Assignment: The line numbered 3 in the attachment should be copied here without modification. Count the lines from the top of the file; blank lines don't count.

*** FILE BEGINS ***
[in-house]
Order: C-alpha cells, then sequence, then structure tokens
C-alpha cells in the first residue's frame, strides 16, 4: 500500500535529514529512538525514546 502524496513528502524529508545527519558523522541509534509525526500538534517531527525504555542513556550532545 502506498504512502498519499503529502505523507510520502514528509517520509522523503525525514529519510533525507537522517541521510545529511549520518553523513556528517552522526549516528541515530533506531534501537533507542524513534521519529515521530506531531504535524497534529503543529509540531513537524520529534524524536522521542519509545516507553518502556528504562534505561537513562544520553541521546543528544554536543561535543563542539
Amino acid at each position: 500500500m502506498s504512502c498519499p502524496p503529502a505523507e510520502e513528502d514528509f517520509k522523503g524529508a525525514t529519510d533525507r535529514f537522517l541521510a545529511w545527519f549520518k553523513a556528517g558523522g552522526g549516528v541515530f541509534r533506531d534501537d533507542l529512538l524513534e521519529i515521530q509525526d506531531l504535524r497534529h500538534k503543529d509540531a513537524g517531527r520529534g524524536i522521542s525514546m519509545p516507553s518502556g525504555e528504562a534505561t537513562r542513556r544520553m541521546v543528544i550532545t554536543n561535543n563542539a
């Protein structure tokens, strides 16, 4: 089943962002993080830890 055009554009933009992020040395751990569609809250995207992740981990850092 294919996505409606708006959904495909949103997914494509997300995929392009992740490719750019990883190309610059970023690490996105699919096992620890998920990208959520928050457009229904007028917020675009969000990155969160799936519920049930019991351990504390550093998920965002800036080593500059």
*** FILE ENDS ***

C-alpha cells in the first residue's frame, strides 16, 4: 500500500535529514529512538525514546 502524496513528502524529508545527519558523522541509534509525526500538534517531527525504555542513556550532545 502506498504512502498519499503529502505523507510520502514528509517520509522523503525525514529519510533525507537522517541521510545529511549520518553523513556528517552522526549516528541515530533506531534501537533507542524513534521519529515521530506531531504535524497534529503543529509540531513537524520529534524524536522521542519509545516507553518502556528504562534505561537513562544520553541521546543528544554536543561535543563542539